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Number of Heroin Deaths Doubled, Eastern Iowa Hit Hardest

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Bricks of heroin confiscated by police. (WHO-HD)

Bricks of heroin confiscated by police. (WHO-HD)

COLFAX, Iowa – The number of deadly heroin overdoses in Iowa has more than doubled since 2012 and experts fear that trend is only going to get worse.

According to the Iowa Department of Public Health, since 2009 deadly heroin overdoses have slowly increased. The largest increase was from 2012 when 8 people died compared to 2013 when 20 people died.

Recovering heroin addict, Jacob, remembers the feeling of getting high, “It`s a very euphoric body high,” and says he isn’t surprised by the numbers, “When that drug takes ahold of you, it’s really hard to get away from.”

Jacob has been sober for 7 months at Teen Challenge of the Midlands in Colfax. Prior to, his life was a completely different story.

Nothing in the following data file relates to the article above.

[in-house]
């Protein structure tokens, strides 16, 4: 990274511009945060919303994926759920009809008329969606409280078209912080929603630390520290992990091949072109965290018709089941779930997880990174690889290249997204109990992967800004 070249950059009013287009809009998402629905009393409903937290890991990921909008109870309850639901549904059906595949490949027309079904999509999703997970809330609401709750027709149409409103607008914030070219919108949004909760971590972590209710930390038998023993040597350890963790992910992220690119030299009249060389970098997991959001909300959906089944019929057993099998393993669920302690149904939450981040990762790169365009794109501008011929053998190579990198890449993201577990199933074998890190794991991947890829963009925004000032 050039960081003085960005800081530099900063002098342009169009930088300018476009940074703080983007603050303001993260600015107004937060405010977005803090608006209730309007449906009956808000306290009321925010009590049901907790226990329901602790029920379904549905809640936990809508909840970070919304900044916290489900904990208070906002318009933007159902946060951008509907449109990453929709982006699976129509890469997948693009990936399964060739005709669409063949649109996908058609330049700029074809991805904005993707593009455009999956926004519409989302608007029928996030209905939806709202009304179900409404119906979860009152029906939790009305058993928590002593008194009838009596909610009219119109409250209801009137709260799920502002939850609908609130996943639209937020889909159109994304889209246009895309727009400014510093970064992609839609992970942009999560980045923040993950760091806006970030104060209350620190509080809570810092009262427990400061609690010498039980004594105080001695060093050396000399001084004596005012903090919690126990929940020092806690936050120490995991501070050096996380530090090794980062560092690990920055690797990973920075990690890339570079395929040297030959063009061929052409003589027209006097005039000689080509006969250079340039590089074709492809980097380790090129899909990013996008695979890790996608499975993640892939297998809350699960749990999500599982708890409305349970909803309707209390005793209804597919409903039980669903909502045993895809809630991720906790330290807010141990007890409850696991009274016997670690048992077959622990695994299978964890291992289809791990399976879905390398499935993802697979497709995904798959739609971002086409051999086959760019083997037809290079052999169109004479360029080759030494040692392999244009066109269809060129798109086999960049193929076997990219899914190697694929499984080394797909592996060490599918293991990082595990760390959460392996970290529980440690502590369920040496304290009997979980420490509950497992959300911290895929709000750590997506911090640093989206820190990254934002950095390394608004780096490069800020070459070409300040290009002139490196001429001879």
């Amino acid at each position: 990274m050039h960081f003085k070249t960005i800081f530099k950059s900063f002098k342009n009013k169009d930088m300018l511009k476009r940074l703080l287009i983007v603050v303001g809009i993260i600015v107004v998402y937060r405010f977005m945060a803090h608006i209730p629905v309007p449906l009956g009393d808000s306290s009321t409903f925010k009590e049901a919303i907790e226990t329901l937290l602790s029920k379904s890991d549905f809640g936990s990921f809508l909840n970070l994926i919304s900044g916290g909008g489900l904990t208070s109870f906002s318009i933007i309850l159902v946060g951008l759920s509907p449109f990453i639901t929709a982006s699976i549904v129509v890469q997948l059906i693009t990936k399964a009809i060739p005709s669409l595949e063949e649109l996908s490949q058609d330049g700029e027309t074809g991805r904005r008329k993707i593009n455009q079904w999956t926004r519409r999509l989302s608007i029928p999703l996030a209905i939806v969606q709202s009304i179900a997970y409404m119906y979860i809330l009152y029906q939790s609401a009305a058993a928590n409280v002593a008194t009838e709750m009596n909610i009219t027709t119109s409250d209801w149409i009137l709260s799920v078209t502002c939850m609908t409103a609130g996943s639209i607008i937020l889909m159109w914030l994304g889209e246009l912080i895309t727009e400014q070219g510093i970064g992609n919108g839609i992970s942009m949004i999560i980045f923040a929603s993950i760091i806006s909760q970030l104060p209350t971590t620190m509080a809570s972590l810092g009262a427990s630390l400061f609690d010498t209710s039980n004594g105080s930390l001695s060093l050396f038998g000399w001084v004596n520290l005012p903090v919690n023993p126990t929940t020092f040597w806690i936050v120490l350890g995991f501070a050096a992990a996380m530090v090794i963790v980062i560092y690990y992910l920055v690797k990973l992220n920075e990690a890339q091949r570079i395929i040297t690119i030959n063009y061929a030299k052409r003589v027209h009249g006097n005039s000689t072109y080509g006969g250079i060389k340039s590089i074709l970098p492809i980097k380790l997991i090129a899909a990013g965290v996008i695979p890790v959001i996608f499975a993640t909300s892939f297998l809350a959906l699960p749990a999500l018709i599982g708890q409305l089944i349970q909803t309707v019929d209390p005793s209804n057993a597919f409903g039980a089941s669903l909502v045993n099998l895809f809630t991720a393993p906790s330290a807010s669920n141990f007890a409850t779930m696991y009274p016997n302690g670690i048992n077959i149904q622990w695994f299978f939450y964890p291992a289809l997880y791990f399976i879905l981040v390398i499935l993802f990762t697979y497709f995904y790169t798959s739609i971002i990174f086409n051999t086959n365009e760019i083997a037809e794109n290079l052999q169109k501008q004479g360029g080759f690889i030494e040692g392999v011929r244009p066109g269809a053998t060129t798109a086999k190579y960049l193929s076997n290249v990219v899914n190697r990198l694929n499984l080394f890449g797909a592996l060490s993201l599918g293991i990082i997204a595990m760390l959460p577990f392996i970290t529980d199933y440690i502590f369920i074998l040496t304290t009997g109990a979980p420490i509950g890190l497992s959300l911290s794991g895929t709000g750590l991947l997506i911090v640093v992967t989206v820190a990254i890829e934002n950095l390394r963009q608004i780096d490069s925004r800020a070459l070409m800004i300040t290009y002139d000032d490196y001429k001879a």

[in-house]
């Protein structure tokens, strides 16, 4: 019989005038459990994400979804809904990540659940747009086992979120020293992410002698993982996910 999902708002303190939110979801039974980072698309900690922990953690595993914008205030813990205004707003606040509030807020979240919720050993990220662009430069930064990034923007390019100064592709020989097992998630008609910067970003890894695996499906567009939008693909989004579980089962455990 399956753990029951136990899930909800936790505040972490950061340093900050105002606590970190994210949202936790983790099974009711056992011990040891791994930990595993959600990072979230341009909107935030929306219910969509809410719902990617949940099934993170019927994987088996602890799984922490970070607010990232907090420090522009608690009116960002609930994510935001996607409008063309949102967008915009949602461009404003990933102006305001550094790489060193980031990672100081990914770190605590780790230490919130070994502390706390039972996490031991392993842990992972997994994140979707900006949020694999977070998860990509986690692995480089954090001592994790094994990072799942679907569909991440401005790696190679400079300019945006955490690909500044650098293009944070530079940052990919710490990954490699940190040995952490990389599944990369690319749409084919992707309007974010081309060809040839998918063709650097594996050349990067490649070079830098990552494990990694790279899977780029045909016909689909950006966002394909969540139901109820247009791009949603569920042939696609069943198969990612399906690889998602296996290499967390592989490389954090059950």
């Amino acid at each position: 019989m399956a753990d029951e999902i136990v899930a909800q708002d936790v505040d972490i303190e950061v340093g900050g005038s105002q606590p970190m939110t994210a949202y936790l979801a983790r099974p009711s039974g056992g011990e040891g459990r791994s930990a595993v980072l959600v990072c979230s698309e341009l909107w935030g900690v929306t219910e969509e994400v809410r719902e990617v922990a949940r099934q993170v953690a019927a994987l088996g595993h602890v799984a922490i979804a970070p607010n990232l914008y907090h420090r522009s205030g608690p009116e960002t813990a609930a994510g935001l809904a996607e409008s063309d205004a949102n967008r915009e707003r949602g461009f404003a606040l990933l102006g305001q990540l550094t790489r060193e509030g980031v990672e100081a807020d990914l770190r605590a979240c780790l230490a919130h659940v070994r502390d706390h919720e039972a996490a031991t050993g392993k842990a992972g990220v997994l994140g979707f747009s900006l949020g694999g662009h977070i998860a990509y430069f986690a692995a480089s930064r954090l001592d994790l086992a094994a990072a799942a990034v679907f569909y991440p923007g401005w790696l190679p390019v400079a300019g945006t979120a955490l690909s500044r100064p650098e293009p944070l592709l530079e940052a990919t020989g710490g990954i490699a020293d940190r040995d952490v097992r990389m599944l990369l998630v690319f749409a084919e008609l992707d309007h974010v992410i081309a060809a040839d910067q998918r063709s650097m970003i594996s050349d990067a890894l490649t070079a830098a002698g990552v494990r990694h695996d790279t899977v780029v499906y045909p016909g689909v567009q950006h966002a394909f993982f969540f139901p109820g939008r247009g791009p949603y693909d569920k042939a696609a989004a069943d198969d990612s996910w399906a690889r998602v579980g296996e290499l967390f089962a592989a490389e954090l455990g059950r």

“I just went wild and did way too much, collapsed and went unconscious. My little sister found me in my home unconscious and called 911.”

When Jacob overdosed he was living in Iowa City. Experts say heroin is hitting hardest on the eastern side of the state because it’s being transported from Chicago.

“I don`t know if I saw meth hardly at all in Iowa City but it seemed like just about everyone you run into knows someone who does heroin or can get you some in Iowa City.”

Teen Challenge of the Midlands Executive Director, Michael Hunsberger, says he’s seen a spike in men seeking treatment for the drug. Twenty of the 50 men enrolled in the rehab program are there because of heroin and the majority of them are young adults.

“In the beginning we very rarely saw a younger person addicted to heroin it was mostly the older gentlemen with 20, 30, 40 years of addiction but now that`s not the case.”

Drug counselors say the accessibility to prescription drugs is fueling heroin addiction. Leading them to believe heroin use will continue to be an issue. However despite the increase, methamphetamine remains the leading cause of drug-related death in Iowa.


    • harrisbock

      People would be surprised how much the addictive prescription pain killers push people to heron. When the prescriptions run out, and the doctors say no more to someone who became addicted to what a doctor gave them, heron is the go to drug…or what they were prescribed bought off the black market.

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